Life is short.... Occasionally bend the rules.... Forgive quickly.... Kiss slowly.... Love truly.... Laugh uncontrollably.... And, never regret anything that made you smile....

Saturday, July 30, 2011

Happy Birthday Our Beautiful Girl.

Twenty seven years old today, our beautiful daughter, mother of our special grandson..

Having you for a daughter
Has been one of life's greatest gifts.
For all you've been,
for all you are,
and for all you're yet to be...
you're loved so very much.

Happy Birthday
x o x o

This was the message on her birthday card, so appropriate..


I could finally give her the log cabin patchwork quilt which she has known about since she was a teenager..

It was made in a mix of rich red, yellows and purple hues.. So long in the making I wasn't sure she would even like the colors she chose so long ago..

May today be the start of another wonderful year for you Muff, with our love always...

Friday, July 22, 2011

Shearing 101.

A day in the life of a farm-hand...

1. Get sheep out of the paddock.
Make sure that you haven't left any behind, and remember to shut the gate..

2. Drove sheep into the yards and draft off any lambs, or silly sheep who have got into the wrong paddock.
( Drafting is sorting the sheep out as they run through a narrow passageway in the yards using a gate at the end to direct the sheep into a yard on either side . Another term for this passageway is 'race'.)

3.' Shoo' the sheep into the shed to be penned up for the night. Hope that they run in well and follow behind each other, especially if it looks like rain. This exercise, and it is exercise, usually ensures that no-one attends  gym the next day, you get plenty just doing this!

4. The next day. Pen up the sheep into the little pens where your friendly local shearer 'Jeff' will be able to drag them out on to the shearing board to remove their fleece.

5. Keep this pen topped up all day or you will hear your friendly local shearer call 'sheepo'. (as opposed to 'sheep poo' which is a whole other thing!)

6. Your friendly local shearer will first shear off the belly of the sheep. That is the wool off the belly. This gets put aside and then the whole fleece is shorn off in one piece, with the friendly local shearer twisting the sheep around and turning himself this way and that until the sheep is done.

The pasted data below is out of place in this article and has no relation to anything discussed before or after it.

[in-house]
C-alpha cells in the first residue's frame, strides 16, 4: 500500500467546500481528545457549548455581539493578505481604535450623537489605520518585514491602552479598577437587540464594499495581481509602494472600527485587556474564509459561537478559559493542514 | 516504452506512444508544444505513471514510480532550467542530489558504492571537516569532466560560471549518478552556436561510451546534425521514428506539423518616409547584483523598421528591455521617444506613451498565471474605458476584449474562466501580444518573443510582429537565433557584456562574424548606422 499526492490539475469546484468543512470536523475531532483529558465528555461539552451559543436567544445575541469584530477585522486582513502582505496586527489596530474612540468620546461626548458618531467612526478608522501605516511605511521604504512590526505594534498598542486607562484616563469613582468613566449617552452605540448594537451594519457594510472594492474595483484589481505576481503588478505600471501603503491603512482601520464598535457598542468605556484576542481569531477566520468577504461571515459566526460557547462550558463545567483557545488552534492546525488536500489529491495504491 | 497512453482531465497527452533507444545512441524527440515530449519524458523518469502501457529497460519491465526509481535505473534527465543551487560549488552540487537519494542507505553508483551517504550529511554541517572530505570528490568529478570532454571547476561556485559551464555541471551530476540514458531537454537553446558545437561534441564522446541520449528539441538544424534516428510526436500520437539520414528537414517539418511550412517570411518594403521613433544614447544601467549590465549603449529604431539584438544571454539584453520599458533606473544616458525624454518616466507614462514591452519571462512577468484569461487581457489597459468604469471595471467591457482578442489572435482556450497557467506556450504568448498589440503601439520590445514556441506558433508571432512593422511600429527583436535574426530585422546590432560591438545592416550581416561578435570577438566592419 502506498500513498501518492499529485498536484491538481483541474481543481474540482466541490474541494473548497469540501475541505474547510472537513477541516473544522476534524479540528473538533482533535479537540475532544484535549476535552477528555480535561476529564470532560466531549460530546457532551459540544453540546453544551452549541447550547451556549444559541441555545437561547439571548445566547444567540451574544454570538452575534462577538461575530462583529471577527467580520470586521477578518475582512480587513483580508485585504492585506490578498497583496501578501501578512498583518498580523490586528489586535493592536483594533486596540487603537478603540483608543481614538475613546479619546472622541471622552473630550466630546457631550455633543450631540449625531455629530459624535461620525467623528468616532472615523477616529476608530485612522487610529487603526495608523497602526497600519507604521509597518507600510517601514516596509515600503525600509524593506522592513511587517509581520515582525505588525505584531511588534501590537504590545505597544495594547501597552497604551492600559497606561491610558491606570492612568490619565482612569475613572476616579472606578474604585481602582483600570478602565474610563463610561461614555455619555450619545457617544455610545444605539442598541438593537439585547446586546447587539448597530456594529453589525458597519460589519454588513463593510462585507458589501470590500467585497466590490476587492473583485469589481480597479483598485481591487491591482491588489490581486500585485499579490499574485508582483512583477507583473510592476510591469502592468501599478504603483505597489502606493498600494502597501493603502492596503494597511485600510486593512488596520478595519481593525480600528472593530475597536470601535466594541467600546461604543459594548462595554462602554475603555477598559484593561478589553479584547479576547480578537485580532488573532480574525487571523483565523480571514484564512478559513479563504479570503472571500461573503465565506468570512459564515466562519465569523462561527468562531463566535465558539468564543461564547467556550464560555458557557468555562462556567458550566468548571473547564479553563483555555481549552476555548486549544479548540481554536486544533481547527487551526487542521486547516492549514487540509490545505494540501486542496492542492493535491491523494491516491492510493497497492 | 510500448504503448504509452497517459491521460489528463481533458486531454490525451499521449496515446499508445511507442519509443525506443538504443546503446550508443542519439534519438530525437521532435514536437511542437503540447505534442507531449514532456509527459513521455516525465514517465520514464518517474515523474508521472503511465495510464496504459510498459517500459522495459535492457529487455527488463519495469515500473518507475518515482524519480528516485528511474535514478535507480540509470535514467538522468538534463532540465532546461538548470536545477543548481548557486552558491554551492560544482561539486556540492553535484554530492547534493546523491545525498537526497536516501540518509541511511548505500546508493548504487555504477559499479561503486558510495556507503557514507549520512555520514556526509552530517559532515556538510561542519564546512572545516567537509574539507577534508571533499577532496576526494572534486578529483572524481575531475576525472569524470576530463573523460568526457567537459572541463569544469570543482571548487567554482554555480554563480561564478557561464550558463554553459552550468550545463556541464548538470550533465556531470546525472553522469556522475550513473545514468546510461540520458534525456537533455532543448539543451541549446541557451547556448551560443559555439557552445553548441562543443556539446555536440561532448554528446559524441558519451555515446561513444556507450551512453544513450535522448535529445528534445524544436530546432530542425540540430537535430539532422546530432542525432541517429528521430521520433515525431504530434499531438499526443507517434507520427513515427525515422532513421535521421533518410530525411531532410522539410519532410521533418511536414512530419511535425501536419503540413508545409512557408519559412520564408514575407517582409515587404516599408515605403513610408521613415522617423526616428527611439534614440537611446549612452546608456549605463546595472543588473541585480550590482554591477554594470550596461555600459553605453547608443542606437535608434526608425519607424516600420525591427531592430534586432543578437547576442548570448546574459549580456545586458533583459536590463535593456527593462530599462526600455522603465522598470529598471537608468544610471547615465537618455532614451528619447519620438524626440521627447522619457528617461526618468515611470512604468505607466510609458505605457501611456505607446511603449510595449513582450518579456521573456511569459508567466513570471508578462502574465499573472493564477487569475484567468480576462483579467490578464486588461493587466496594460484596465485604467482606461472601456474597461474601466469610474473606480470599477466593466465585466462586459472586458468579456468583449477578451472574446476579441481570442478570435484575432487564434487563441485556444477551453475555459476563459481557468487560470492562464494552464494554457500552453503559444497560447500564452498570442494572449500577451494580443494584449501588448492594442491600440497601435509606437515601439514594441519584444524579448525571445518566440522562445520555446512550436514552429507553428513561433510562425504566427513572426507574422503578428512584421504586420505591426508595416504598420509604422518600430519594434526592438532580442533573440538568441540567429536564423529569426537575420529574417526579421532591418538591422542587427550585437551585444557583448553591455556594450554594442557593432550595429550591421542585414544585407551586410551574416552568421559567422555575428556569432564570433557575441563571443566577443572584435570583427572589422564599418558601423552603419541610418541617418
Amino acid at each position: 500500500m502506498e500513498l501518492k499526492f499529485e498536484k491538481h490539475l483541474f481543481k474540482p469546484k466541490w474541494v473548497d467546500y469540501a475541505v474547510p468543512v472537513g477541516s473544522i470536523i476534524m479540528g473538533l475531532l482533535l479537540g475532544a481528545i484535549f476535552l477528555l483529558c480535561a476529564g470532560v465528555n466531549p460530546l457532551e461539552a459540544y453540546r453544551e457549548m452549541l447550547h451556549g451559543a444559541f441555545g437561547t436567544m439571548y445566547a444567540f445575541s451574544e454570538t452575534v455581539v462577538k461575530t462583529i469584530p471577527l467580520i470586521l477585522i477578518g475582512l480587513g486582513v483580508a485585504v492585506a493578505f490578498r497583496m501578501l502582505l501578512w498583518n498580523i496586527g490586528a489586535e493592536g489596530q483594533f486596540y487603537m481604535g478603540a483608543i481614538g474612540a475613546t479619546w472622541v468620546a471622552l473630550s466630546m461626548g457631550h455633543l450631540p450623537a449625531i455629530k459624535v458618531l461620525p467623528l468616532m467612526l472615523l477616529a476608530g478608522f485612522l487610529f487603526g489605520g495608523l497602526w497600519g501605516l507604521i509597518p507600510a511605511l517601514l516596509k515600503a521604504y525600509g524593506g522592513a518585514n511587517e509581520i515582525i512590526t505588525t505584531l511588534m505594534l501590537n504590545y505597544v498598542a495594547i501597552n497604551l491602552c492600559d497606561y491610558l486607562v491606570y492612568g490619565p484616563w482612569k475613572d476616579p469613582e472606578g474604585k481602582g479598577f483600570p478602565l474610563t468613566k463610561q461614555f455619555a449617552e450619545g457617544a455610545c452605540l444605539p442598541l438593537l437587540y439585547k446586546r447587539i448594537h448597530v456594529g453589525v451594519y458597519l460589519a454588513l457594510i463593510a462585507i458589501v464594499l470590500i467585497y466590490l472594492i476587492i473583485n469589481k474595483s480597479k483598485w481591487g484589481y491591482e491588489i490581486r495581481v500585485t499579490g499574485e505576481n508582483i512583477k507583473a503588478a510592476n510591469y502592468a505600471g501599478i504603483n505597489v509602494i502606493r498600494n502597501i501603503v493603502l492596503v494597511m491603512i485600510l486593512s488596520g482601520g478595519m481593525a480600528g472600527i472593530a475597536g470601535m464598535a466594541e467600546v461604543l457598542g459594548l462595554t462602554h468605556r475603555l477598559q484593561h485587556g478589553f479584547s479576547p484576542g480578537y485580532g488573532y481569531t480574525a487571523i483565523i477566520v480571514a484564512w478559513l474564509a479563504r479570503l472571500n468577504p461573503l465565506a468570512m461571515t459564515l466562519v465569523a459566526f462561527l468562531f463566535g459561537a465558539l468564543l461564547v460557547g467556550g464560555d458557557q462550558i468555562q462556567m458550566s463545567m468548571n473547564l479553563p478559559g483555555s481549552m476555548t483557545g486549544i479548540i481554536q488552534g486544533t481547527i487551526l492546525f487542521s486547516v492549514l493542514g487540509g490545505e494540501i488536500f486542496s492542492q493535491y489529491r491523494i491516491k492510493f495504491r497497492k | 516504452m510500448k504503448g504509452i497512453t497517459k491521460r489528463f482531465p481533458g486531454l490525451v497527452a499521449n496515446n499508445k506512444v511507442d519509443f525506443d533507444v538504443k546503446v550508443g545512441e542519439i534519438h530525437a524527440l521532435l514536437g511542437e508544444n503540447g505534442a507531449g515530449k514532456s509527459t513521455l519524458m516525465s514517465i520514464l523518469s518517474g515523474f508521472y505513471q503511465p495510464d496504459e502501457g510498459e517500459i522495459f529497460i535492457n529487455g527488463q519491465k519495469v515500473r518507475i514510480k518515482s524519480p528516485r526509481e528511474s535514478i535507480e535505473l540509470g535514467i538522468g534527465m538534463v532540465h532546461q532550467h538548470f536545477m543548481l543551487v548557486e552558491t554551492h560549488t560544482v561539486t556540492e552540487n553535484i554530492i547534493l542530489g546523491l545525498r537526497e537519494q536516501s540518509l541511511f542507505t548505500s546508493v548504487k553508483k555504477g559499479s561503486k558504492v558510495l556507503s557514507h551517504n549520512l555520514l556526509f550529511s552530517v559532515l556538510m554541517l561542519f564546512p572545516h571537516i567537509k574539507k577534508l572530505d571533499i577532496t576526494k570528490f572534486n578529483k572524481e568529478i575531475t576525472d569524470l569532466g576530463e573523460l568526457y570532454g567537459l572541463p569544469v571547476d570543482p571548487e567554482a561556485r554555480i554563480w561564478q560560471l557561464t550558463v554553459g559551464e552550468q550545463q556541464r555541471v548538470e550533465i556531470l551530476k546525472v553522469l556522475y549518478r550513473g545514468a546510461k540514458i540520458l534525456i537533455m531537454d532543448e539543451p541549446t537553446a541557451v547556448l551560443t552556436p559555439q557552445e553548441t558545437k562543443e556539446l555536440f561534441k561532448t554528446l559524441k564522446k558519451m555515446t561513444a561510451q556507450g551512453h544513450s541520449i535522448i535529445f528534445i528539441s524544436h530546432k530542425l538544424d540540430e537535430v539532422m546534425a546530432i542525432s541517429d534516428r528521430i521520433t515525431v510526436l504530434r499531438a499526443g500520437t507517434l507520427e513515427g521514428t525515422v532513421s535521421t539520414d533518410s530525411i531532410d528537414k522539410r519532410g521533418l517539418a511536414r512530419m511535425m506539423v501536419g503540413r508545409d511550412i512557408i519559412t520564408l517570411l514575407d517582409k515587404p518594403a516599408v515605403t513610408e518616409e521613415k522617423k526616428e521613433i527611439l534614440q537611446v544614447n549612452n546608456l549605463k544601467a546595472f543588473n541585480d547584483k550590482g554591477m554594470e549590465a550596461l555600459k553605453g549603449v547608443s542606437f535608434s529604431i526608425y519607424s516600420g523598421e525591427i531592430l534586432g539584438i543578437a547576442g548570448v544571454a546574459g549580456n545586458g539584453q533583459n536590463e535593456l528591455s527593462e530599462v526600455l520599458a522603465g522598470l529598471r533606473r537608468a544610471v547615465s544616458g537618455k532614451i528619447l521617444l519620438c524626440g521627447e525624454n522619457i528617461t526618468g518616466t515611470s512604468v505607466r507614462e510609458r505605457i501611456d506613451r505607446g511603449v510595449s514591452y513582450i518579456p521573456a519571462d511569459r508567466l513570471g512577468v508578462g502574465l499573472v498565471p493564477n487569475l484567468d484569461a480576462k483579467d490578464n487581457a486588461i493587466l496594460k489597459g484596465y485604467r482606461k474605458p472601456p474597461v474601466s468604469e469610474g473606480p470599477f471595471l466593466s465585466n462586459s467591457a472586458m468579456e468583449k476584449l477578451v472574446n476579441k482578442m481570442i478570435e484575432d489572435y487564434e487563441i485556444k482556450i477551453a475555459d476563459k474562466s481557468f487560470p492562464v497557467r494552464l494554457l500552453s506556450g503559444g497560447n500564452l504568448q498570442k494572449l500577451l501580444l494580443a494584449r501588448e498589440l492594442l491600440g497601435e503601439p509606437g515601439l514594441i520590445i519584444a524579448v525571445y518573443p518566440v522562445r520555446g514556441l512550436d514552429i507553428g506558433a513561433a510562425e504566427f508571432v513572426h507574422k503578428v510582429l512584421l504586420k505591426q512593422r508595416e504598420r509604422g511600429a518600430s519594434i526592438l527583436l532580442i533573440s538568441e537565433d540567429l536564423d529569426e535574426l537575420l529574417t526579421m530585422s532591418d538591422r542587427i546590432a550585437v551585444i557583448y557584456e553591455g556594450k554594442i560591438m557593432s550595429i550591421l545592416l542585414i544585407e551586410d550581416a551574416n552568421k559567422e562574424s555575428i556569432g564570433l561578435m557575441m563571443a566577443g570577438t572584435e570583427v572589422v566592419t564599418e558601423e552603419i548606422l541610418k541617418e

The sheep come out of the wool a lovely snowy white color. It must feel so good to get rid of the weight of the wool, as they are always so quick on their feet once they are shorn. Before the fleece comes off they can be very cantankerous, not wanting to move, and certainly not wanting to go where you would like them to.

7. The wool is gathered up in a bundle off the shearing board and thrown onto the wool table where the 'scraggy' bits are removed and thrown into a bin for the 'pieces'. The little bits of wool which fall off the fleece are called locks. These usually fall straight through the bars on the wool table onto the floor.

8. Once the fleece has been skirted, it is rolled into a ball and the friendly local wool-classer 'Wes', comes along and decides which bin it goes into. If you look at a piece of wool you see the fibres whether they are course or fine, what the color is, if it has a break in the wool. These signs indicate what 'class' the wool is, or what type it is. Once this is decided, the wool is pressed up in the wool press, and turned into bales.

9. The sheep are counted outside the shearing shed once they are shorn for the 'tally'. This indicates how many sheep the local friendly shearer has shorn and we pay him per sheep for the pleasure of shearing!

10. The sheep then have to have the equivalent of our hair lice treatment applied to their backs. You only have to have someone else's sheep get into your paddock carrying little nasties and soon your flock carries them too. This happened this year, so we are diligently applying blue stripes of treatment to the 'girls' backs.

11. This is the stage where you pray for warm weather for the sheep to go out into. We usually try and save  lush feed and sheltered paddocks for the 'girls' when they are bare shorn.

Jeff and 'Charlie' the ram, modelling the latest in shearing shed clobber,  the ram 'burqa'.

Jeff, our friendly local shearer, has invented a unique piece of shearing equipment, which helps in the shearing of the flock rams.
Rams are usually very big and strong, and often need two to help shear them. Jeff has a mask, which he applies to the ram's head in the pen before he shears them. This mask calms the ram enabling Jeff to shear the 'big-one'  with less stress to both shearer and ram.. Just ingenious..
This endeth Shearing 101.

Sunday, July 17, 2011

Eight Weeks Old.

Just a quick post of our beautiful baby boy, now eight weeks old...

Just a beautiful bundle of gorgeousness....

We will have to mix our cuddles with shearing time this week... but, where there is a will there is a way....

Tuesday, July 12, 2011

Huggles in a Huggle.